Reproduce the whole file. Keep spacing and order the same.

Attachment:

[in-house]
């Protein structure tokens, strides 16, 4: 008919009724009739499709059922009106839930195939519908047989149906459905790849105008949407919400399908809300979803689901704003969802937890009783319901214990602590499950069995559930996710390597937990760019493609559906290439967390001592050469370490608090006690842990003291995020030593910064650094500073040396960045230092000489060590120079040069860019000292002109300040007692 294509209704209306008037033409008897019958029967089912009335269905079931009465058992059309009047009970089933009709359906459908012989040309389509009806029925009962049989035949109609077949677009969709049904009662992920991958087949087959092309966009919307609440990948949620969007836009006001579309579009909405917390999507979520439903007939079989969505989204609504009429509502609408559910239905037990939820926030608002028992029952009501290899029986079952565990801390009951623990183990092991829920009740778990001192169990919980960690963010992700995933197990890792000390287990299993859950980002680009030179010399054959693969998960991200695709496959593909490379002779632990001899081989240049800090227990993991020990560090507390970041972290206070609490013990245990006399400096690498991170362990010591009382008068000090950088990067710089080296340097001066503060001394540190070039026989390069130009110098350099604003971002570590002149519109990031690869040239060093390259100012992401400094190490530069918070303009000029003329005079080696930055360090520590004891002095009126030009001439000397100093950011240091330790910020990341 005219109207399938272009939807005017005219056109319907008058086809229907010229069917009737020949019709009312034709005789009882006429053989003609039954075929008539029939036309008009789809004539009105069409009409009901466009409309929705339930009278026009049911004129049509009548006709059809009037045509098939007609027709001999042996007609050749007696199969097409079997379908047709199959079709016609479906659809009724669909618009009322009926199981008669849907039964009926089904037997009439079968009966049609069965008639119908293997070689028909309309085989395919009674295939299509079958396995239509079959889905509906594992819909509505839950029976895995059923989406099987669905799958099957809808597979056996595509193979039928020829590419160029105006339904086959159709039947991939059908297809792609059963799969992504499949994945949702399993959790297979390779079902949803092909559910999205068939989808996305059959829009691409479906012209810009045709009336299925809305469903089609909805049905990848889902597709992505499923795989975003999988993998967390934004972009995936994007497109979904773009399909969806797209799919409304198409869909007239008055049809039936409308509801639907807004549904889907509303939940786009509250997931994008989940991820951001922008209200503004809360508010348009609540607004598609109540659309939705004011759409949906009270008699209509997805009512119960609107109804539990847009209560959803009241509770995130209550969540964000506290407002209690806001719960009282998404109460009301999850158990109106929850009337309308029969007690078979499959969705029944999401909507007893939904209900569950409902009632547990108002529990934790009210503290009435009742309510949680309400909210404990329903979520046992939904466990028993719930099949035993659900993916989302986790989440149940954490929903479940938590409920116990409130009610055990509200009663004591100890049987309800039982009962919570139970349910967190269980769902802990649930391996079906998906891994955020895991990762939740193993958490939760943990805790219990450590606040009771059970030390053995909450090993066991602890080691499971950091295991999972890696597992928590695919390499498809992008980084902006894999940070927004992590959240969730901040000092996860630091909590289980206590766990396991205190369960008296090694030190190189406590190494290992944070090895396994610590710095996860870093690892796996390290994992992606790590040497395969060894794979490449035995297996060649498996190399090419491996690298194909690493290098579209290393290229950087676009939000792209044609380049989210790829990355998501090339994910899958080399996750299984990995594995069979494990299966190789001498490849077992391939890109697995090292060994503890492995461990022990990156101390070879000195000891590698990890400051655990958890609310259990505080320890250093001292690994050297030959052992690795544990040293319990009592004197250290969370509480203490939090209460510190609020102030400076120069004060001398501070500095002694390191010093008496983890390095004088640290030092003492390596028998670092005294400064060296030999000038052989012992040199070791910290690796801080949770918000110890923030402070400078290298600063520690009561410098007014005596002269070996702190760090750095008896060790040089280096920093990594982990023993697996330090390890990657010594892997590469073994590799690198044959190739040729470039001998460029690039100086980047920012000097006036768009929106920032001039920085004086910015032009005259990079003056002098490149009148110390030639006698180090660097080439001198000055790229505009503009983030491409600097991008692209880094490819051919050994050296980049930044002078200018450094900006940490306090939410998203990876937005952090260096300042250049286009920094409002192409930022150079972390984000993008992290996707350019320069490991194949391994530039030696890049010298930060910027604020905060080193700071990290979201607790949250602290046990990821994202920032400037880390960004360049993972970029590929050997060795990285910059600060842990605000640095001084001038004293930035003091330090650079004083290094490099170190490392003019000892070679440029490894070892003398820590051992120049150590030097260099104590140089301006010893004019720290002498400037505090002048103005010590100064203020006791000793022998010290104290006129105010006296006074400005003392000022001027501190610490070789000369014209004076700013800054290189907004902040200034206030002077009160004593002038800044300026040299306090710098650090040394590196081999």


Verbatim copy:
[in-house]
């Protein structure tokens, strides 16, 4: 008919009724009739499709059922009106839930195939519908047989149906459905790849105008949407919400399908809300979803689901704003969802937890009783319901214990602590499950069995559930996710390597937990760019493609559906290439967390001592050469370490608090006690842990003291995020030593910064650094500073040396960045230092000489060590120079040069860019000292002109300040007692 294509209704209306008037033409008897019958029967089912009335269905079931009465058992059309009047009970089933009709359906459908012989040309389509009806029925009962049989035949109609077949677009969709049904009662992920991958087949087959092309966009919307609440990948949620969007836009006001579309579009909405917390999507979520439903007939079989969505989204609504009429509502609408559910239905037990939820926030608002028992029952009501290899029986079952565990801390009951623990183990092991829920009740778990001192169990919980960690963010992700995933197990890792000390287990299993859950980002680009030179010399054959693969998960991200695709496959593909490379002779632990001899081989240049800090227990993991020990560090507390970041972290206070609490013990245990006399400096690498991170362990010591009382008068000090950088990067710089080296340097001066503060001394540190070039026989390069130009110098350099604003971002570590002149519109990031690869040239060093390259100012992401400094190490530069918070303009000029003329005079080696930055360090520590004891002095009126030009001439000397100093950011240091330790910020990341 005219109207399938272009939807005017005219056109319907008058086809229907010229069917009737020949019709009312034709005789009882006429053989003609039954075929008539029939036309008009789809004539009105069409009409009901466009409309929705339930009278026009049911004129049509009548006709059809009037045509098939007609027709001999042996007609050749007696199969097409079997379908047709199959079709016609479906659809009724669909618009009322009926199981008669849907039964009926089904037997009439079968009966049609069965008639119908293997070689028909309309085989395919009674295939299509079958396995239509079959889905509906594992819909509505839950029976895995059923989406099987669905799958099957809808597979056996595509193979039928020829590419160029105006339904086959159709039947991939059908297809792609059963799969992504499949994945949702399993959790297979390779079902949803092909559910999205068939989808996305059959829009691409479906012209810009045709009336299925809305469903089609909805049905990848889902597709992505499923795989975003999988993998967390934004972009995936994007497109979904773009399909969806797209799919409304198409869909007239008055049809039936409308509801639907807004549904889907509303939940786009509250997931994008989940991820951001922008209200503004809360508010348009609540607004598609109540659309939705004011759409949906009270008699209509997805009512119960609107109804539990847009209560959803009241509770995130209550969540964000506290407002209690806001719960009282998404109460009301999850158990109106929850009337309308029969007690078979499959969705029944999401909507007893939904209900569950409902009632547990108002529990934790009210503290009435009742309510949680309400909210404990329903979520046992939904466990028993719930099949035993659900993916989302986790989440149940954490929903479940938590409920116990409130009610055990509200009663004591100890049987309800039982009962919570139970349910967190269980769902802990649930391996079906998906891994955020895991990762939740193993958490939760943990805790219990450590606040009771059970030390053995909450090993066991602890080691499971950091295991999972890696597992928590695919390499498809992008980084902006894999940070927004992590959240969730901040000092996860630091909590289980206590766990396991205190369960008296090694030190190189406590190494290992944070090895396994610590710095996860870093690892796996390290994992992606790590040497395969060894794979490449035995297996060649498996190399090419491996690298194909690493290098579209290393290229950087676009939000792209044609380049989210790829990355998501090339994910899958080399996750299984990995594995069979494990299966190789001498490849077992391939890109697995090292060994503890492995461990022990990156101390070879000195000891590698990890400051655990958890609310259990505080320890250093001292690994050297030959052992690795544990040293319990009592004197250290969370509480203490939090209460510190609020102030400076120069004060001398501070500095002694390191010093008496983890390095004088640290030092003492390596028998670092005294400064060296030999000038052989012992040199070791910290690796801080949770918000110890923030402070400078290298600063520690009561410098007014005596002269070996702190760090750095008896060790040089280096920093990594982990023993697996330090390890990657010594892997590469073994590799690198044959190739040729470039001998460029690039100086980047920012000097006036768009929106920032001039920085004086910015032009005259990079003056002098490149009148110390030639006698180090660097080439001198000055790229505009503009983030491409600097991008692209880094490819051919050994050296980049930044002078200018450094900006940490306090939410998203990876937005952090260096300042250049286009920094409002192409930022150079972390984000993008992290996707350019320069490991194949391994530039030696890049010298930060910027604020905060080193700071990290979201607790949250602290046990990821994202920032400037880390960004360049993972970029590929050997060795990285910059600060842990605000640095001084001038004293930035003091330090650079004083290094490099170190490392003019000892070679440029490894070892003398820590051992120049150590030097260099104590140089301006010893004019720290002498400037505090002048103005010590100064203020006791000793022998010290104290006129105010006296006074400005003392000022001027501190610490070789000369014209004076700013800054290189907004902040200034206030002077009160004593002038800044300026040299306090710098650090040394590196081999």